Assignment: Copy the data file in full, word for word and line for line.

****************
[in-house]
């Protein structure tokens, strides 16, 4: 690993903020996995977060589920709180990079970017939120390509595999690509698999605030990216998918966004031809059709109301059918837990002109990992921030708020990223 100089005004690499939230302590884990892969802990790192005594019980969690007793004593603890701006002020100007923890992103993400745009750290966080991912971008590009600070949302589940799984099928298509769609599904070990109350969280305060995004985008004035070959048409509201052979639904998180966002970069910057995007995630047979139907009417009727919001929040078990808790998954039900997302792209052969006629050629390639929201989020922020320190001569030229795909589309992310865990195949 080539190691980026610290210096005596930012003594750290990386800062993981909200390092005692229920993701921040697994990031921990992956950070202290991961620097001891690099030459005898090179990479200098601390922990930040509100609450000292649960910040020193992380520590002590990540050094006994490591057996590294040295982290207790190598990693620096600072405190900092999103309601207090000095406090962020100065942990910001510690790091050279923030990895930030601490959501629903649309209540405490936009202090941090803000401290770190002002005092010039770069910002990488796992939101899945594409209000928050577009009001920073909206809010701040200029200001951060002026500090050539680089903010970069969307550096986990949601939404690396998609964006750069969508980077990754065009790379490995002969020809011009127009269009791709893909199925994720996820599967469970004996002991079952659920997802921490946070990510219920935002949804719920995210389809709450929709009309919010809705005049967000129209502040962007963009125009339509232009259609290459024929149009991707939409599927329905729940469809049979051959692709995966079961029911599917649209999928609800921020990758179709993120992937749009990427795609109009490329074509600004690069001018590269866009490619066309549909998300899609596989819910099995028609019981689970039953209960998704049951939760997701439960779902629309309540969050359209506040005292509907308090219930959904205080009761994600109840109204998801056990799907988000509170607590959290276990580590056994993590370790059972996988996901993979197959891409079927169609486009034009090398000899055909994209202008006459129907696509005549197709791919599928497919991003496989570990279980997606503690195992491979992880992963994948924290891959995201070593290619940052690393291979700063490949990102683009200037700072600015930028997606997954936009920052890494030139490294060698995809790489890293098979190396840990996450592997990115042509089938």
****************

[in-house]
């Protein structure tokens, strides 16, 4: 690993903020996995977060589920709180990079970017939120390509595999690509698999605030990216998918966004031809059709109301059918837990002109990992921030708020990223 100089005004690499939230302590884990892969802990790192005594019980969690007793004593603890701006002020100007923890992103993400745009750290966080991912971008590009600070949302589940799984099928298509769609599904070990109350969280305060995004985008004035070959048409509201052979639904998180966002970069910057995007995630047979139907009417009727919001929040078990808790998954039900997302792209052969006629050629390639929201989020922020320190001569030229795909589309992310865990195949 080539190691980026610290210096005596930012003594750290990386800062993981909200390092005692229920993701921040697994990031921990992956950070202290991961620097001891690099030459005898090179990479200098601390922990930040509100609450000292649960910040020193992380520590002590990540050094006994490591057996590294040295982290207790190598990693620096600072405190900092999103309601207090000095406090962020100065942990910001510690790091050279923030990895930030601490959501629903649309209540405490936009202090941090803000401290770190002002005092010039770069910002990488796992939101899945594409209000928050577009009001920073909206809010701040200029200001951060002026500090050539680089903010970069969307550096986990949601939404690396998609964006750069969508980077990754065009790379490995002969020809011009127009269009791709893909199925994720996820599967469970004996002991079952659920997802921490946070990510219920935002949804719920995210389809709450929709009309919010809705005049967000129209502040962007963009125009339509232009259609290459024929149009991707939409599927329905729940469809049979051959692709995966079961029911599917649209999928609800921020990758179709993120992937749009990427795609109009490329074509600004690069001018590269866009490619066309549909998300899609596989819910099995028609019981689970039953209960998704049951939760997701439960779902629309309540969050359209506040005292509907308090219930959904205080009761994600109840109204998801056990799907988000509170607590959290276990580590056994993590370790059972996988996901993979197959891409079927169609486009034009090398000899055909994209202008006459129907696509005549197709791919599928497919991003496989570990279980997606503690195992491979992880992963994948924290891959995201070593290619940052690393291979700063490949990102683009200037700072600015930028997606997954936009920052890494030139490294060698995809790489890293098979190396840990996450592997990115042509089938």